This capital investment in culture is important not just for this generation, but to safeguard our heritage for future generations, so that every future citizen can understand what it means to be Irish in a globalised world.
It is also important to the way the rest of the world sees Ireland. Irish culture, history, language, art, music and literature project a rich, positive image of Ireland abroad. This is essential to continuing to develop tourism in Ireland, which is a vital part of the rural economy, including in places like Valentia.
Our National Questions
The issues I have just outlined are not new. They have been around for a number of years, and we have dealt with some of them better than others, not just in Ireland but around the globe.
What we are facing today are not just the traditional globalisation challenges, but also a new challenge: how to deal with the shift in globalisation we are beginning to see today.
The shift from openness, free trade and immigration, and the shift to closed borders and economic nationalism.
In particular, how to deal with this shift as a small, open economy that is deeply plugged in to globalisation. What are our options? I believe this is the new National Question we are facing in Ireland today.
And we will do this as we grapple with the re- development of our historic National Question, that of understanding and defining our relationship with Northern Ireland and the UK.
It falls to this generation of politicians and citizens to deal with both of these questions - together.
Over the last 30 years or so, broadly since the fall of the Iron Curtain, we have seen globalisation march forward across the world: trade, financialisation and cross-border investment expanded massively.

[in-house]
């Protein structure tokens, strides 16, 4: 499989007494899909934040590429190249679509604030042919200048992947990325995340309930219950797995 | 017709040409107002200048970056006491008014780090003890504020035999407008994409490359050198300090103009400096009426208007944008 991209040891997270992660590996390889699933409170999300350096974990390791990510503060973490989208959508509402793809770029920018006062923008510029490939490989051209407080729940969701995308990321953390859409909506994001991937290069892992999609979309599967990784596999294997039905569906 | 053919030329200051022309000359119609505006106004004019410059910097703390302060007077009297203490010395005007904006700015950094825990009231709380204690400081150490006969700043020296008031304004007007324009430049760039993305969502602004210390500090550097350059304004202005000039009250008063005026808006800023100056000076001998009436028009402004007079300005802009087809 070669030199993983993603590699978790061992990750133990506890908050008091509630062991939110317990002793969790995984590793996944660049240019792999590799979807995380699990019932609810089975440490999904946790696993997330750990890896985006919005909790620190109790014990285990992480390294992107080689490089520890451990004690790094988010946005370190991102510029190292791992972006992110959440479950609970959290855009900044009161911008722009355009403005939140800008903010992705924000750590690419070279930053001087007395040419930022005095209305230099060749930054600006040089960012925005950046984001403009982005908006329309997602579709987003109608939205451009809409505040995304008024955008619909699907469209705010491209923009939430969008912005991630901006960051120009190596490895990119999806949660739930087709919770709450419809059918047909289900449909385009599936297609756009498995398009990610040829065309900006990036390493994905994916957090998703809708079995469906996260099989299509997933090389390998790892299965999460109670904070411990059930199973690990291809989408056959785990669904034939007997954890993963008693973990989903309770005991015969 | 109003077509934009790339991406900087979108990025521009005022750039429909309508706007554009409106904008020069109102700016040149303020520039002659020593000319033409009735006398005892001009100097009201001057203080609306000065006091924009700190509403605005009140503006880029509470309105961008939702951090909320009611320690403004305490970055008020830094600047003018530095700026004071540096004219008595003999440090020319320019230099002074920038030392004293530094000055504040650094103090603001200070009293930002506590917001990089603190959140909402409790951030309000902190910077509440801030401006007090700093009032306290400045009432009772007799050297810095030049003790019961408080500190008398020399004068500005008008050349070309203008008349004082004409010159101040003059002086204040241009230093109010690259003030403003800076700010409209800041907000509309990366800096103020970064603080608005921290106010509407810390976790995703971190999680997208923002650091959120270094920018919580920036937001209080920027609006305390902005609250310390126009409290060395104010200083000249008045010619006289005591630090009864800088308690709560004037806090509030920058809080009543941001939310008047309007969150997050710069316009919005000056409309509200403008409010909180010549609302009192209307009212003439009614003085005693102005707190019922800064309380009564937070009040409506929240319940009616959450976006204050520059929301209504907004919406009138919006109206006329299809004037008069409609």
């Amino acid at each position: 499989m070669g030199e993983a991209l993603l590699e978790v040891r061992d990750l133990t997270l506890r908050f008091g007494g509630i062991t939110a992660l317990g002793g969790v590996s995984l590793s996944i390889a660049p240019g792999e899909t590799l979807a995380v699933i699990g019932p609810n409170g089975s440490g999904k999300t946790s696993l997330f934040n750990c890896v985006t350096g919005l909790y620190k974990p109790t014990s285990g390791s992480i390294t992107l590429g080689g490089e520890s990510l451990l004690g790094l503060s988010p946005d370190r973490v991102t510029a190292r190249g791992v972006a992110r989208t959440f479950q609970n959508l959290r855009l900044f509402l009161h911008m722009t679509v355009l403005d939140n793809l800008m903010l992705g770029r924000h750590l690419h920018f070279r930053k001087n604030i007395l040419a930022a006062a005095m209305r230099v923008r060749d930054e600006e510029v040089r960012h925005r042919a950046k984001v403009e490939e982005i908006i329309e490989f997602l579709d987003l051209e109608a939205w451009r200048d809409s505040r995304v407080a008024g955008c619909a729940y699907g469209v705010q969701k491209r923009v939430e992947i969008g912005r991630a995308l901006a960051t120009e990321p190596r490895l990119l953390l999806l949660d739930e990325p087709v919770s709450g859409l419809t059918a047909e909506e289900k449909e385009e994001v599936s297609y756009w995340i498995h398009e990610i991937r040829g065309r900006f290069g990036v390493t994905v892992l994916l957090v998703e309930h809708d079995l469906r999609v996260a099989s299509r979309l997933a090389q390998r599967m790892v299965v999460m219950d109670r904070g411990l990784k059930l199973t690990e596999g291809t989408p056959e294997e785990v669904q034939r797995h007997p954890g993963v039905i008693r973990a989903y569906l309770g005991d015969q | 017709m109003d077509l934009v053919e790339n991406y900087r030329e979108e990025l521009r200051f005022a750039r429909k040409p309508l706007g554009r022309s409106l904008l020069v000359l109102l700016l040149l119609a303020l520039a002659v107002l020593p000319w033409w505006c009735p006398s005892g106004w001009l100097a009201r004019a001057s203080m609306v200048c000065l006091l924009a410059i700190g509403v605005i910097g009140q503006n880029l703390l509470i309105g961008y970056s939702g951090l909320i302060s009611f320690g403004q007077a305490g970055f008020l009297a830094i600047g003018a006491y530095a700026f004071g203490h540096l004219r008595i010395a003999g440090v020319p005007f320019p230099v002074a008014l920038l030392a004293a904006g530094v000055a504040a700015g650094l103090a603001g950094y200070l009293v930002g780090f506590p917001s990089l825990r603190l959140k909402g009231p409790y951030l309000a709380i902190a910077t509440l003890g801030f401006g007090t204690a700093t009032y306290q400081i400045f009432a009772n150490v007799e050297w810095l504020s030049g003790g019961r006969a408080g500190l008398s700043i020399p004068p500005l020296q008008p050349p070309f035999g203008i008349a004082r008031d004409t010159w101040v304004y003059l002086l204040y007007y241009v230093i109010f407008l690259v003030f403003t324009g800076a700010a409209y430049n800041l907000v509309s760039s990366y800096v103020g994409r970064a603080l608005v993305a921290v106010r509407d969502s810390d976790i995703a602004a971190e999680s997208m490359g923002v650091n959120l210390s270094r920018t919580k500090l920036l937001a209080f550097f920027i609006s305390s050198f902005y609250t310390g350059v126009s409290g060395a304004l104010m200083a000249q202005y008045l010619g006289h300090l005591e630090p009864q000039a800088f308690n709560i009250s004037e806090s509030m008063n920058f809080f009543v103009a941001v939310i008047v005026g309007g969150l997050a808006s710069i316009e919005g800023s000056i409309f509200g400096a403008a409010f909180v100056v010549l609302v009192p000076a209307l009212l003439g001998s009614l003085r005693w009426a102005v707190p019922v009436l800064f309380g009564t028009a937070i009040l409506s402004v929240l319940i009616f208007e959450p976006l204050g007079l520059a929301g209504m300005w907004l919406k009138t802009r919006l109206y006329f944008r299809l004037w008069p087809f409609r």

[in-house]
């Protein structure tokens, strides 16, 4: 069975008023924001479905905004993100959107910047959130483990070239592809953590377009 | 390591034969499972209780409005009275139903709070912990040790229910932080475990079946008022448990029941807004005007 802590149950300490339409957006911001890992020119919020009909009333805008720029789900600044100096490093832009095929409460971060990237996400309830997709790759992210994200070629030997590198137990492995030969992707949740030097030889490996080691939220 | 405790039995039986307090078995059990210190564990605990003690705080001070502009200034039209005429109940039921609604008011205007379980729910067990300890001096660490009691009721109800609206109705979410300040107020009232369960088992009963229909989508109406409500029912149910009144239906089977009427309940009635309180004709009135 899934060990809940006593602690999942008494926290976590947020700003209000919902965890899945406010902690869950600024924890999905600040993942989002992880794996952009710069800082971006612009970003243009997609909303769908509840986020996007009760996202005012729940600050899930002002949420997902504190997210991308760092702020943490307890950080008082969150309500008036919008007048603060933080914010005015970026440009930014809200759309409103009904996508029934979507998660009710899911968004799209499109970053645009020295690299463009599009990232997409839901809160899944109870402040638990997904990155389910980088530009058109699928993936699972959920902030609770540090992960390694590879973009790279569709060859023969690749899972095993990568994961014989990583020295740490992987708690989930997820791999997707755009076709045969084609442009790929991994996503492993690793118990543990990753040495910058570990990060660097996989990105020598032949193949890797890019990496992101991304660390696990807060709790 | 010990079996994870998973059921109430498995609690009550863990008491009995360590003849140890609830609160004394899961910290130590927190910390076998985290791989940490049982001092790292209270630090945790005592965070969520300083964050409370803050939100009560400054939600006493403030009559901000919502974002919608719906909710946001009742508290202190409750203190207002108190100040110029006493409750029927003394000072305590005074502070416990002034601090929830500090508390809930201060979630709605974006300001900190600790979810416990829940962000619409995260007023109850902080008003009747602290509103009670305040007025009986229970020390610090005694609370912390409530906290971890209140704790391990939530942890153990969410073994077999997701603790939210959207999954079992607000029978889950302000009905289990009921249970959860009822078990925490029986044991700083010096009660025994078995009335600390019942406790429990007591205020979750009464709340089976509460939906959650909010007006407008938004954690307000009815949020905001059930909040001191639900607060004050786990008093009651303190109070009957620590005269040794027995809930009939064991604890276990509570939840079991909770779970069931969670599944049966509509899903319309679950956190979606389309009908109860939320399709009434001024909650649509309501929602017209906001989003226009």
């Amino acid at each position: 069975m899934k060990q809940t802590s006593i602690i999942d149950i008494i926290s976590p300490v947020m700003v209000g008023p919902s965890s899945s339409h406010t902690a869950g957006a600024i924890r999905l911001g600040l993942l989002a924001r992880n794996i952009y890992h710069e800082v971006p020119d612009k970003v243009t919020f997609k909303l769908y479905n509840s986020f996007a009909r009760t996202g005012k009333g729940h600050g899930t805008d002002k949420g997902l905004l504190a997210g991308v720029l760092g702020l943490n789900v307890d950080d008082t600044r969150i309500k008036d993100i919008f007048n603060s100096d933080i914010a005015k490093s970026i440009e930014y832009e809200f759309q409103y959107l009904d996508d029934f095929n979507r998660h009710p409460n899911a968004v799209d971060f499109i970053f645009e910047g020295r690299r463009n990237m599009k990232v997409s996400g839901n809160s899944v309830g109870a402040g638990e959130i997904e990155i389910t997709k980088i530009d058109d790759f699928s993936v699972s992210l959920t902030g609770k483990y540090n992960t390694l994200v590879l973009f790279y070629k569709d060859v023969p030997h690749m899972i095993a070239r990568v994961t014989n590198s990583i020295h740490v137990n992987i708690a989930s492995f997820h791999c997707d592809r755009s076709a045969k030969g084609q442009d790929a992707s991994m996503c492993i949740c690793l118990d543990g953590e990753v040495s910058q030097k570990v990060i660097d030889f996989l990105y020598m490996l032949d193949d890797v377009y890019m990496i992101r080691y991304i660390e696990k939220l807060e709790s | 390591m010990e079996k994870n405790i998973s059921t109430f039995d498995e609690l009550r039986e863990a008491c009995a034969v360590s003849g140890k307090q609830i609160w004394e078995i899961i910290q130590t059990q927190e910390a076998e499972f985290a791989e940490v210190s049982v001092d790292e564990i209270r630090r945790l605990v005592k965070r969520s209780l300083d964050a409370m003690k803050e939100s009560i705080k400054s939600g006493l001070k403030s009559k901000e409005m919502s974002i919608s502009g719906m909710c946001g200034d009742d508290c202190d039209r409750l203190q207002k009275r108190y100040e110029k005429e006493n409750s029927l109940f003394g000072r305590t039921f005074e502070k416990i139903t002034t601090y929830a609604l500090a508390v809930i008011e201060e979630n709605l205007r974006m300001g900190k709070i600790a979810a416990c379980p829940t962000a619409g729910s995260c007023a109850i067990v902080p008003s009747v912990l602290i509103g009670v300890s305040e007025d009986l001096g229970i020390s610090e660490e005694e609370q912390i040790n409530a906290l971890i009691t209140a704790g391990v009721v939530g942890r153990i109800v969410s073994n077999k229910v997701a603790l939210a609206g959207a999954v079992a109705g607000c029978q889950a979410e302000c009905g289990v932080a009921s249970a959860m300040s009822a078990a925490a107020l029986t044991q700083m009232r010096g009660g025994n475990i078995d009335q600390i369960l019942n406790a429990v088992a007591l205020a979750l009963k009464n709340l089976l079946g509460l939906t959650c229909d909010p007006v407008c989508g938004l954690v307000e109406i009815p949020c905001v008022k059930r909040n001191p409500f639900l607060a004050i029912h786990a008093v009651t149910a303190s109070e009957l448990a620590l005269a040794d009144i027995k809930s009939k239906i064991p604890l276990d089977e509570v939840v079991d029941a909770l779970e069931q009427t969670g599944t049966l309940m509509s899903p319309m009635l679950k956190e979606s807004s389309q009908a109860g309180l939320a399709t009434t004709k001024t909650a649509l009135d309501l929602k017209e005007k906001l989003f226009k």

In very recent years, however, this trend has slowed, or even reversed in some regions. Some have called it “Globalisation 4.0”, others see it as “de-globalisation”.
We have seen countries turning inwards, introducing tariffs on trade and closing their national borders.
Some are blaming globalisation for the myriad problems that exist, whether social, economic or political.
Faced with these changes, and given the highly globalised nature of the Irish economy, we must carefully consider how we position ourselves.
What we should not do is concede that these challenges require us to retreat from the global economy, institutions and governance.
On the contrary, we must make the case for an open economy. This case should be based on a number of strong foundations. I already alluded earlier to the first foundation - openness. As I said, we remain open to investment, to ideas and to immigration. This has been the strength of the Irish economy over the last 40 years and I believe it will continue to be our strength in this new world.
We need economic openness, encouraging trade and investment flows across our borders. We need political openness, like we have shown in our engagement with the European Union across all levels. We need social openness, like we have with our dynamic, international labour market.